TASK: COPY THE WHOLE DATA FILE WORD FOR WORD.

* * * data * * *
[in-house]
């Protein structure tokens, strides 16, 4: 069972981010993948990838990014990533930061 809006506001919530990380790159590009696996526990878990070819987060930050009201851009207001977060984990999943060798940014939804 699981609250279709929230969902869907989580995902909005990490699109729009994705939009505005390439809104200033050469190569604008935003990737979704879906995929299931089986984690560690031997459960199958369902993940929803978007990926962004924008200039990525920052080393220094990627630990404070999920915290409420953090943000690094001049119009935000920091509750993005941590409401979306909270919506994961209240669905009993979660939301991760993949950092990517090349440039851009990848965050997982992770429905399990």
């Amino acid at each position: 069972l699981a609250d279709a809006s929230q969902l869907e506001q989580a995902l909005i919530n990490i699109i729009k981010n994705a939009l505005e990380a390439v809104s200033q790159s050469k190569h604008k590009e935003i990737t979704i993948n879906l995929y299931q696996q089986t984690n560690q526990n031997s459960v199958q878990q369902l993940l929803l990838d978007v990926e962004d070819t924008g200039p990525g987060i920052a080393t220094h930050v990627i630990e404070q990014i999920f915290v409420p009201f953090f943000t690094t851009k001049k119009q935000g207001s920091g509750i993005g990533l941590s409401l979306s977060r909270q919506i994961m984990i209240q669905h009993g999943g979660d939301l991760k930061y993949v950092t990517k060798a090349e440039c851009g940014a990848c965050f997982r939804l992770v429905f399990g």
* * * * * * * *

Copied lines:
[in-house]
């Protein structure tokens, strides 16, 4: 069972981010993948990838990014990533930061 809006506001919530990380790159590009696996526990878990070819987060930050009201851009207001977060984990999943060798940014939804 699981609250279709929230969902869907989580995902909005990490699109729009994705939009505005390439809104200033050469190569604008935003990737979704879906995929299931089986984690560690031997459960199958369902993940929803978007990926962004924008200039990525920052080393220094990627630990404070999920915290409420953090943000690094001049119009935000920091509750993005941590409401979306909270919506994961209240669905009993979660939301991760993949950092990517090349440039851009990848965050997982992770429905399990």
């Amino acid at each position: 069972l699981a609250d279709a809006s929230q969902l869907e506001q989580a995902l909005i919530n990490i699109i729009k981010n994705a939009l505005e990380a390439v809104s200033q790159s050469k190569h604008k590009e935003i990737t979704i993948n879906l995929y299931q696996q089986t984690n560690q526990n031997s459960v199958q878990q369902l993940l929803l990838d978007v990926e962004d070819t924008g200039p990525g987060i920052a080393t220094h930050v990627i630990e404070q990014i999920f915290v409420p009201f953090f943000t690094t851009k001049k119009q935000g207001s920091g509750i993005g990533l941590s409401l979306s977060r909270q919506i994961m984990i209240q669905h009993g999943g979660d939301l991760k930061y993949v950092t990517k060798a090349e440039c851009g940014a990848c965050f997982r939804l992770v429905f399990g």